I’ll try not to crack ‘What the Dickens?’ jokes, but this show left me feeling like a slug on tranquilizers. It was just so fast. This ‘dash’ through Dickens shouldn’t have come as a surprise. The actors could have been on speed, my eyes and brain were in top gear trying to keep up with the blur of arms, legs and top hats on stage.
The actors were very well co-ordinated; I imagine that they must have dreamed about Dickens for months before the show.
Staged by the Take Away Theatre Company, this family show was put together so that children and adults alike could take away some laughs. The comedy was a mix between the Muppets, Denis the Menace, and… well, the world of Dickens. The actors wore ridiculous jiggling wigs, fringes obscuring faces. They bombastically bounced around the stage having mock fisty-cuffs and prima donna outbursts. The actors skillfully took turns playing Dickens himself. With a swift swap of a hat and cane, actors female, male, tall and short magically became Dickens. It somehow worked.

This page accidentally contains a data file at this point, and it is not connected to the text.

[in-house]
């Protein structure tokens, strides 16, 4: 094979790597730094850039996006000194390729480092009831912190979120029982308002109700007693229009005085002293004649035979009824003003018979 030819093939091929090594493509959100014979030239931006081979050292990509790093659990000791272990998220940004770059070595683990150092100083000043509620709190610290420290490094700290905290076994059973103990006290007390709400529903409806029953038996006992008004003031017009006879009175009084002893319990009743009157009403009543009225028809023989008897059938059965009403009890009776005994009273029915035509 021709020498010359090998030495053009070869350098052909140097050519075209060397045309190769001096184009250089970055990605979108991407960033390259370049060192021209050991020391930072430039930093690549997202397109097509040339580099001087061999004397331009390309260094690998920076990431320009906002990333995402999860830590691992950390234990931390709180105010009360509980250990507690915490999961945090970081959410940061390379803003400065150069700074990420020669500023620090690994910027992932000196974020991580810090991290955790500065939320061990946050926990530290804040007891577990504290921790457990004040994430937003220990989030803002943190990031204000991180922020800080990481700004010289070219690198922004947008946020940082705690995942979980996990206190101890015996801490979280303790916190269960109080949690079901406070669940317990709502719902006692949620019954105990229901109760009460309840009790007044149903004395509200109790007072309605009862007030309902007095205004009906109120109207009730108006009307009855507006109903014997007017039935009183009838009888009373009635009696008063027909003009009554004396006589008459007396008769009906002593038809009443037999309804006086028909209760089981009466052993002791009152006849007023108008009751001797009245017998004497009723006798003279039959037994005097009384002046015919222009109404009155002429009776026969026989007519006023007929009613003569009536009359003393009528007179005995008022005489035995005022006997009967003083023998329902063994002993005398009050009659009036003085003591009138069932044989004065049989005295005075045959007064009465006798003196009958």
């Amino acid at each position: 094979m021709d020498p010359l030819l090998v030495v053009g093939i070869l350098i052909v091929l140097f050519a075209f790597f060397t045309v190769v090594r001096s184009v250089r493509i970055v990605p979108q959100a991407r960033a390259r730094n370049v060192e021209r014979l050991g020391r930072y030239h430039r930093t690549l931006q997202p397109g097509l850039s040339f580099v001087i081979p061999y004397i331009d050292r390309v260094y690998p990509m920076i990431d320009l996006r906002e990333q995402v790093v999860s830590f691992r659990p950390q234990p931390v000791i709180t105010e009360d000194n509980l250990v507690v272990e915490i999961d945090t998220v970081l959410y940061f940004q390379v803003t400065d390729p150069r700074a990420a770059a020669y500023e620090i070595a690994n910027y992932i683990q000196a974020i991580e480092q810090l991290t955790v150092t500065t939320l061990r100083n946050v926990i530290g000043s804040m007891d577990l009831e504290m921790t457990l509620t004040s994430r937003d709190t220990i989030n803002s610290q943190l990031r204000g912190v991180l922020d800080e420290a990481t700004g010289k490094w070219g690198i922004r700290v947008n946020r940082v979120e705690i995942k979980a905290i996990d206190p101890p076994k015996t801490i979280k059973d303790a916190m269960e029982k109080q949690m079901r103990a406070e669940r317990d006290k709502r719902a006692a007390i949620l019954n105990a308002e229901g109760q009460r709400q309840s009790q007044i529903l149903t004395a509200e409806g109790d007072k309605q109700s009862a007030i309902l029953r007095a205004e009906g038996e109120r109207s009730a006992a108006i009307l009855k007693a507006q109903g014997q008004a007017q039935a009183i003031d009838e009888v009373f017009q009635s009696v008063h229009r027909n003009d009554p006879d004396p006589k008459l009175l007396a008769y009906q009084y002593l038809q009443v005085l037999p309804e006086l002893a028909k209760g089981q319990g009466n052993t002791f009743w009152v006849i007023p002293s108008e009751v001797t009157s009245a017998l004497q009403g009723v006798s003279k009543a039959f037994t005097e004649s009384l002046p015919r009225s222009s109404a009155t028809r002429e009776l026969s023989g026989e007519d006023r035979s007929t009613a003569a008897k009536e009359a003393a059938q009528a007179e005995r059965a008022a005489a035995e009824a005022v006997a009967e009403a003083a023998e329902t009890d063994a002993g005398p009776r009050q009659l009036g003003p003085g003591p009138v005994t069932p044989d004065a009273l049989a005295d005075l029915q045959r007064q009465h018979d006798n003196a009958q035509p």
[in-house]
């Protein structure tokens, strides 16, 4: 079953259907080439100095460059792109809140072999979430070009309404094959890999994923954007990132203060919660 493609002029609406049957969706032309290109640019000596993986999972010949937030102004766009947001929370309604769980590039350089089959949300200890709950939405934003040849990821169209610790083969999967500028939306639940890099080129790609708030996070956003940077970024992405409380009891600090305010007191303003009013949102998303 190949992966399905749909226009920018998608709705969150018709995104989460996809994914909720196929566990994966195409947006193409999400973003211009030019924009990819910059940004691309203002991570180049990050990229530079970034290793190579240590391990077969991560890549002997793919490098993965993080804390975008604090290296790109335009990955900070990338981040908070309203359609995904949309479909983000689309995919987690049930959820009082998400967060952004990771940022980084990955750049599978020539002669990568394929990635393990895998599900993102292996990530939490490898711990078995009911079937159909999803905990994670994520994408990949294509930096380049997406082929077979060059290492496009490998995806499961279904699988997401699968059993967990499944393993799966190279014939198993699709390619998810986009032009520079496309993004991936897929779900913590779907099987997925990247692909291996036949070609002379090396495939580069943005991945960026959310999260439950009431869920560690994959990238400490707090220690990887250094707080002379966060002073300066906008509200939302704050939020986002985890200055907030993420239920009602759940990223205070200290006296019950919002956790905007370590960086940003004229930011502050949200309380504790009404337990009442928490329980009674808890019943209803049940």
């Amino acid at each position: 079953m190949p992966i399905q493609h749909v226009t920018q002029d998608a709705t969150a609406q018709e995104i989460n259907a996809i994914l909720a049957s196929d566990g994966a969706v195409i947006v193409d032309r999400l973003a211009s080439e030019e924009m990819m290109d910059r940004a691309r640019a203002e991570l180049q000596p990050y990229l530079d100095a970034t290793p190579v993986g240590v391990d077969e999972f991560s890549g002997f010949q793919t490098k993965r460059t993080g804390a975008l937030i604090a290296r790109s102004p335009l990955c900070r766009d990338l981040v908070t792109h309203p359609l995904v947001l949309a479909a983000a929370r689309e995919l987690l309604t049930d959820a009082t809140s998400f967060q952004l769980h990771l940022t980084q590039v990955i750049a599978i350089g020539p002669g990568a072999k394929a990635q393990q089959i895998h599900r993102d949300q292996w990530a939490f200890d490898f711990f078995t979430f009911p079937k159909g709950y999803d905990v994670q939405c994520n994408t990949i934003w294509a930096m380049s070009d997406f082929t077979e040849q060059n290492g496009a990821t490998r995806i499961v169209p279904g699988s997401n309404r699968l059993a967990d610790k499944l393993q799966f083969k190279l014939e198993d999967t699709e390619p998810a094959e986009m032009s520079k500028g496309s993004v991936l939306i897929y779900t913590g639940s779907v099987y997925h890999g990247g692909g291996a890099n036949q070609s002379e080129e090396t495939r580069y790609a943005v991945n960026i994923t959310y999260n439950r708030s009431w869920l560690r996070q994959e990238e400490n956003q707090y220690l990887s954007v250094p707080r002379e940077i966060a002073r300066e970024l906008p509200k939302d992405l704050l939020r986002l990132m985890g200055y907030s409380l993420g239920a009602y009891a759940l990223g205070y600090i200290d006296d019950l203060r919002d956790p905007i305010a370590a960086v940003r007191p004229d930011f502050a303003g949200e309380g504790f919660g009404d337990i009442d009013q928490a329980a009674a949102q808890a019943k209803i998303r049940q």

The actors were very well co-ordinated; I imagine that they must have dreamed about Dickens for months before the show. David seemed at ease with Jennifer and Hazel, who were so in sync I took them for sisters. Although it turns out they aren’t sisters, my impression fitted nicely with the story of Dickens’ questionable involvement with his wife’s sibling…
Whilst the ever-transforming Dickens managed not to be too mind-boggling, the torrent of information was. The Take Away Theatre Company really wanted us ingest a full biography of Dickens life, but it wasn’t what I had ordered. I only wanted a Tiny Tim-sized portion. While much of the show was verily Victorian fun, it left me feeling not only like a slug, but like my brain was a useless sieve. As long as you go into the show expecting to forget most of the names and dates, you can avoid the schoolroom nostalgia. Otherwise, take a notebook.